I love skirts,and dresses. I only own one pair of jeans and a pair of running trousers, so wear skirts and dresses most days. I find them so much more practical than jeans...no soggy hems after school runs in the rain for one thing.
So when I heard about Skirtember I knew I was going to have to join in,(though not on facebook, my piccies are on flickr) and so far I've had fun. I do wear skirts every day, but it's nice to think a little bit more about what I'm going to wear each day and maybe even to push myself out of my comfort zone a little too. I've realised I wear an awful lot of plain black v neck t shirts with my skirts and I think I need to consider some alternatives.
I've also realised I probably need to accessorize a bit more than I currently do.
Mostly though, this little bit of frivolous fun with clothes is a nice break for my tired brain, and it's good for me too I'm sure.
To celebrate Skirtember, and to enable a few of you reading I thought I'd share my favourite way of drafting a simple A line skirt. Skirts are so easy to make, and once you've tried this simple method for drafting your own A line skirt, it's so easy to adjust your pattern to make other skirts, maybe a wrap, maybe a pleated skirt, or maybe just experiment with fabrics and applique and trims.
I would say these instructions are probably suitable for someone who has a little sewing experience, but if you get stuck mail me, and I'll try my best to help you out.
I should point out that this method is not exactly the "correct" method, but it works well for me, and rules are there to be broken anyway!
Making The Pattern
Dressmakers graph paper
French curve or flexible curve (optional)
Take your measurements:
a) skirt length, length you want your skirt to be
b) waist measurement .
c) hip measurement
d) waist to hip , distance vertically between waist measurement and hip measurement.
I round up any measurements just to be sure the skirt will fit, I'd rather have a skirt that's too big and needs taking in, than a skirt that's too small.
Drawing the pattern:
Using a sharp pencil and ruler transfer your measurements onto the graph paper as follows:
a skirt length
b waist measurement plus 4 cms ease, and then divided by 4 (eg: 84cm waist will become 88cm,divided becomes 22cm)
c hip plus 4cms ease divided by 4
d waist to hip
Join all measurements together.
Using your french curve/flexible ruler, or just by eye curve up the hem as shown on the diagram (e)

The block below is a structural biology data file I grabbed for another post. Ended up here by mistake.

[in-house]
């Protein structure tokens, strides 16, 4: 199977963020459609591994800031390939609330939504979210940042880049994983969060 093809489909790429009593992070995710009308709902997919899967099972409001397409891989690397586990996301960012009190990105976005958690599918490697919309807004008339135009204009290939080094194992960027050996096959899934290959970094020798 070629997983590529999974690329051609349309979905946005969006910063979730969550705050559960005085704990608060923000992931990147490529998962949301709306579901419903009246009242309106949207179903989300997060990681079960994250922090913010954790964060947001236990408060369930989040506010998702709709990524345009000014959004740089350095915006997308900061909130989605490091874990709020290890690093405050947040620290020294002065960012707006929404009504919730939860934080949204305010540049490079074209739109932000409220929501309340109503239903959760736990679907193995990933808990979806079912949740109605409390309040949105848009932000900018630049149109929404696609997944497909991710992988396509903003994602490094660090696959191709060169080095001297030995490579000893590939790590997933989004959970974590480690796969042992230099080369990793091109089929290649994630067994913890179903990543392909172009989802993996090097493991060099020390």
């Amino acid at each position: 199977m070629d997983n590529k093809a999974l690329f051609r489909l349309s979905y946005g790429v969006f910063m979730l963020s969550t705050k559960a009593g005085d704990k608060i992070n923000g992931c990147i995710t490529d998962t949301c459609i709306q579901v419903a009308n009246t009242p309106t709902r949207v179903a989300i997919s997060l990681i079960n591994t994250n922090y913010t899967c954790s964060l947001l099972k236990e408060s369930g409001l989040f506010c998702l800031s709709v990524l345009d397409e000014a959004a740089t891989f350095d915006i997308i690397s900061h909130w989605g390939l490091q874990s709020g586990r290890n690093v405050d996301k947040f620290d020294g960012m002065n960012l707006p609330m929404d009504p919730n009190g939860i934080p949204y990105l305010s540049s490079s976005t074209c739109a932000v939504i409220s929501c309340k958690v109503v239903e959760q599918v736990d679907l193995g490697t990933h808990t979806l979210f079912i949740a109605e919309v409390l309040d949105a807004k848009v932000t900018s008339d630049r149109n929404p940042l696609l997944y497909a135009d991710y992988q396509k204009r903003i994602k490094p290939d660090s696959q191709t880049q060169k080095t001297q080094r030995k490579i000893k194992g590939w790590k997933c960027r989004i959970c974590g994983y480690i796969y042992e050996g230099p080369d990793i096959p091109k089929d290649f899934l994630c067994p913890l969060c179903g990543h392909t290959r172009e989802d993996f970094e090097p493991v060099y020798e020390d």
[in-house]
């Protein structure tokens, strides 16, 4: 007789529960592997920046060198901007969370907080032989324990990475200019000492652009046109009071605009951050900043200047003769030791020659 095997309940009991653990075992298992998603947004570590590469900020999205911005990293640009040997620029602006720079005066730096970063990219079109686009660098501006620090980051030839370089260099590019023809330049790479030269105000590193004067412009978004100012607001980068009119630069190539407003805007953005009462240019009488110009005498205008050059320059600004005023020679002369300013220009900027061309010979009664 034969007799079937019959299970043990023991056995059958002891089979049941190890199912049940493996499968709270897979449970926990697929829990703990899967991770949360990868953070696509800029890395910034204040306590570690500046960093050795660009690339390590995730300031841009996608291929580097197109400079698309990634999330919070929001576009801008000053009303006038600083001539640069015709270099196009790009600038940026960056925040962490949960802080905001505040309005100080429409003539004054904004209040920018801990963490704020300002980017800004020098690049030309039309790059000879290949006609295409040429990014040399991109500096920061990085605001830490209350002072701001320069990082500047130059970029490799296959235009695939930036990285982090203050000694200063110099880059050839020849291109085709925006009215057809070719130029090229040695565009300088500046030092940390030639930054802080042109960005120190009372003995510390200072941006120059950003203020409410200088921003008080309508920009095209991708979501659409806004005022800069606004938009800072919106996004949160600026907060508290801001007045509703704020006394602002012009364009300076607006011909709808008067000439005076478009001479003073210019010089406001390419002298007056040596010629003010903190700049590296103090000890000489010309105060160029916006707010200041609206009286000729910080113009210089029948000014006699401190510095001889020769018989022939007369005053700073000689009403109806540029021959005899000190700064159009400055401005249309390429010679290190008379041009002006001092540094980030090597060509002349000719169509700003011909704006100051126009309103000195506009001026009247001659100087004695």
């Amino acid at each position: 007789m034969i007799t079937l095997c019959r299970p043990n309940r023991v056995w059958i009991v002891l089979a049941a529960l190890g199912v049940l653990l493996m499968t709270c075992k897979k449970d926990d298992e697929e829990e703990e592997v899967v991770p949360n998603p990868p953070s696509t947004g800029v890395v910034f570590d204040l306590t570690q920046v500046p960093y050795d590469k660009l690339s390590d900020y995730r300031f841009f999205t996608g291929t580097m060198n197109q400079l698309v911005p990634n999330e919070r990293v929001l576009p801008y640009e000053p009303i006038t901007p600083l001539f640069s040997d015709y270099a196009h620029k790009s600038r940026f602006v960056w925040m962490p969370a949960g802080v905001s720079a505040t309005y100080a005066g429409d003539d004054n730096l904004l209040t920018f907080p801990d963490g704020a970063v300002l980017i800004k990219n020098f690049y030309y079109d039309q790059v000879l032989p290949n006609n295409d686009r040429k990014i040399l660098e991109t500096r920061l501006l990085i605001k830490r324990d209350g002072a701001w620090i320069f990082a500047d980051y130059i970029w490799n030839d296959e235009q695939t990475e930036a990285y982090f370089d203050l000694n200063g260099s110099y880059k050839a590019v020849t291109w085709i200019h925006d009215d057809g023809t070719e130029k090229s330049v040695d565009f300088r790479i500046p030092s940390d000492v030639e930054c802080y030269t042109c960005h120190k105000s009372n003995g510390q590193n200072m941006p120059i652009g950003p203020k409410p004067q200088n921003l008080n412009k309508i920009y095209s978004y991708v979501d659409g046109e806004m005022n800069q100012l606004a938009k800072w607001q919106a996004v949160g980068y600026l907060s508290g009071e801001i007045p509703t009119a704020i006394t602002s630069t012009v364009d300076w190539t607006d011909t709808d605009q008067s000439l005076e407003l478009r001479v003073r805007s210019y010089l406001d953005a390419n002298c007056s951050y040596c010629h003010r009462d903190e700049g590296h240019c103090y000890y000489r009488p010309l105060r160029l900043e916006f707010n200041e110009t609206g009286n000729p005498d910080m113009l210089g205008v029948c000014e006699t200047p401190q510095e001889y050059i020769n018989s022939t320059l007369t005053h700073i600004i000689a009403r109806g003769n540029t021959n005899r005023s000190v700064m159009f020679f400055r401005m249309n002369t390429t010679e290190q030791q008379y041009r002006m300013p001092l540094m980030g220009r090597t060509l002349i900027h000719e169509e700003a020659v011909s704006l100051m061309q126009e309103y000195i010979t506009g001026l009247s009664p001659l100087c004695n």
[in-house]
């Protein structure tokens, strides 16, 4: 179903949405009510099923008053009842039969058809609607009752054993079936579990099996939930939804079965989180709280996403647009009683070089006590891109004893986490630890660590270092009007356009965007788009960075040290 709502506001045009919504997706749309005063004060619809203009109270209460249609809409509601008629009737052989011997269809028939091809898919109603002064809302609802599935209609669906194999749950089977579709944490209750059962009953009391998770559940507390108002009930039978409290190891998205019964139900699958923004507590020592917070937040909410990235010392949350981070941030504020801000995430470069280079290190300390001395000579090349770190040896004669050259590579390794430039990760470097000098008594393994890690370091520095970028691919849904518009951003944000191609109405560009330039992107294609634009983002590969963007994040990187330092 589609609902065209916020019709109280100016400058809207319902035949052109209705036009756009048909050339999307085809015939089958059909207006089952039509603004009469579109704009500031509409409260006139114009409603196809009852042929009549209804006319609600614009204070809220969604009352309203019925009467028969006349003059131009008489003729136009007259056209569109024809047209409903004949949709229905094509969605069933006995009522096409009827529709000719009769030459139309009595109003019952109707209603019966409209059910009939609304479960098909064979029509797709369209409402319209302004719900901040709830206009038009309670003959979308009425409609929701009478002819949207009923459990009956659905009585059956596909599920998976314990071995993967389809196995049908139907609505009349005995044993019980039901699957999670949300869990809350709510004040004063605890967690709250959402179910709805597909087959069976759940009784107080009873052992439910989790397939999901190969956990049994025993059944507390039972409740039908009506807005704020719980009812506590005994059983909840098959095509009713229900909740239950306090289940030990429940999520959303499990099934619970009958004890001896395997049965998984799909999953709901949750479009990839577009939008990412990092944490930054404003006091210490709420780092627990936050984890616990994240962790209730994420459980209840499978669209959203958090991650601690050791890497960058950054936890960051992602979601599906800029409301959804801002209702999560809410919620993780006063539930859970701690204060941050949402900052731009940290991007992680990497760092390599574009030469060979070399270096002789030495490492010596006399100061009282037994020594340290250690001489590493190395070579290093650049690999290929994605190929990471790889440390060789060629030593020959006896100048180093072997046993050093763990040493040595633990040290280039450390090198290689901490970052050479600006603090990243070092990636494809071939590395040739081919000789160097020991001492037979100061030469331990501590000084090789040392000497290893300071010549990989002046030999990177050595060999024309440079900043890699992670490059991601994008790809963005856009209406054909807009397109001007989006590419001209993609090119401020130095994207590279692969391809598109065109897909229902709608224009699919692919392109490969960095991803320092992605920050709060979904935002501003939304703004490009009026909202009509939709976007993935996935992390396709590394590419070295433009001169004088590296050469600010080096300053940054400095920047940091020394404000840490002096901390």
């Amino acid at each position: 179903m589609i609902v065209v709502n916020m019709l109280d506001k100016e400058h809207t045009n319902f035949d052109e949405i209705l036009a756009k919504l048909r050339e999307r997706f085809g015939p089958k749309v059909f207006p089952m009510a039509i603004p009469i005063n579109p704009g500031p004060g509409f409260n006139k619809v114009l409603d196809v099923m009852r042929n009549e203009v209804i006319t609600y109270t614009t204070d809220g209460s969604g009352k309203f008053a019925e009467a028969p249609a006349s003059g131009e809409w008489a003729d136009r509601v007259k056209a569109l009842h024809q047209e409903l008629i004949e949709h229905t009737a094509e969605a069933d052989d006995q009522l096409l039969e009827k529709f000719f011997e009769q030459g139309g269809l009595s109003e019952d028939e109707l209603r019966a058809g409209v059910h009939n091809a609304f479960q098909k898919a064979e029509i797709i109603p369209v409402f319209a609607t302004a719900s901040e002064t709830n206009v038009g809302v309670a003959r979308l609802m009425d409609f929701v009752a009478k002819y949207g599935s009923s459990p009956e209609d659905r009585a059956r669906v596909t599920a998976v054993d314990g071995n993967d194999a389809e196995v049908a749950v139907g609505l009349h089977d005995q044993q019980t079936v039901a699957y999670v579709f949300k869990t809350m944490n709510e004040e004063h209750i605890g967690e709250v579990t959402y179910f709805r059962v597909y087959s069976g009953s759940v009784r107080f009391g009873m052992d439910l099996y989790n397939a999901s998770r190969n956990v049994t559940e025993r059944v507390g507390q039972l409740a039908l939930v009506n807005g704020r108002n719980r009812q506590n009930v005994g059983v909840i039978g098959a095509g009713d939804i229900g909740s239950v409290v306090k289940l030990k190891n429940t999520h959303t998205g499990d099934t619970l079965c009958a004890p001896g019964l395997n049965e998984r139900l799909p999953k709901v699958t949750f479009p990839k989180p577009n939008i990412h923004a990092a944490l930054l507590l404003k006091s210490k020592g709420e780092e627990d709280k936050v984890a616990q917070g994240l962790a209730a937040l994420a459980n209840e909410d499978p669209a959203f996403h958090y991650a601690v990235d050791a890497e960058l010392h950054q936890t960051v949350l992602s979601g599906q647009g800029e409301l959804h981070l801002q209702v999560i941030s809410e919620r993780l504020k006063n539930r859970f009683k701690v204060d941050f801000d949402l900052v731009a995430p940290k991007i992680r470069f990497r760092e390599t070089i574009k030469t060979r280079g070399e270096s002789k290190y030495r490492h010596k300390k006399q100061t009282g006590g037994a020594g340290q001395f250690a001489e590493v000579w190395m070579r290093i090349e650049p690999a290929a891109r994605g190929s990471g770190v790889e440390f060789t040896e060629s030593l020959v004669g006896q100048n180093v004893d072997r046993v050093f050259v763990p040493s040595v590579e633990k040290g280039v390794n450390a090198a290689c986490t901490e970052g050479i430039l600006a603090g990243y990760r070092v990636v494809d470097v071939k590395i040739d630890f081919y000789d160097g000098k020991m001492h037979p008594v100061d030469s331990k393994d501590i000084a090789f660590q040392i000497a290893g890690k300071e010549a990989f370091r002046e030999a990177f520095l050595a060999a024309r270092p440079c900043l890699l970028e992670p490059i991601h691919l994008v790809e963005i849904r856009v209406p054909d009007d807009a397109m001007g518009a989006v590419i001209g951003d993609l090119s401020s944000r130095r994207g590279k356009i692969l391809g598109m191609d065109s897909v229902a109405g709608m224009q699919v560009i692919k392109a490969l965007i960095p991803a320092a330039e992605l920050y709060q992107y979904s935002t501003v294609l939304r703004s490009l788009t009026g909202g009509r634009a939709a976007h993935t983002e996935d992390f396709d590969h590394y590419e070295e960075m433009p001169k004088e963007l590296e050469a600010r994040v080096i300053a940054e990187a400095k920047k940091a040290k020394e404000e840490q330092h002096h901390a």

Again using your curve or by eye curve down the waist, (f) this is your back cutting line. Mark a further
curve approx 2.5 cms below this (g), this is your front waist cutting line.
At this point trace the pattern piece into two, (one front piece and one back piece.)
Don't forget this pattern piece does not at this point include any seam or hem allowances. You can either
add these on now, or at the cutting stage.
(1.5 cm seam allowance , 2.5cm hem allowance )
You should now have two pattern pieces that look something like this:
NB Before cutting into your best piece of fabric to make your skirt, try out your pattern with some fabric you are not in love with. Even an old bedsheet will work, just in case you need to add a few cms here and there.
Making The Skirt
Approx 2 metres of your chosen fabric (for an average size 10-12)
Matching sewing thread
invisible skirt zip
hook and eye
Cutting Out :
Press your fabric with selvedges together, and place your pattern pieces with the centre front/centre back on the fold.
Pin in place, and cut out carefully.(remember if you haven't already add your seam allowances.)
You should now have two pieces, one front and one back.
Neaten the raw seams of each side of the skirt pieces using your preferred method.
Insert the invisible zip in the left hand side seam . This you tube video explains very clearly how to do this. (and saves me the bother!)
Work the side seams
With the skirt inside out, try it on and work out where you need to add darts. Two at the front, and two at the back. You may need to get a friend to help you with this bit.You may have measured so accurately that you find you don't need darts, or perhaps just at the back of the skirt. Don't worry if this is the case, your skirt will be finished all the sooner!
Once happy with the position of the darts, work those and press to the centre.
With right sides together sew the bias binding to the waist edge, and press, tucking in the raw edges at either end.
Stitch binding in place.
Add hook and eye fastening.
Work hem. Press
Your skirt is now complete, but why not add some detail? Maybe a patch pocket, applique or trim. Use your imagination and have fun!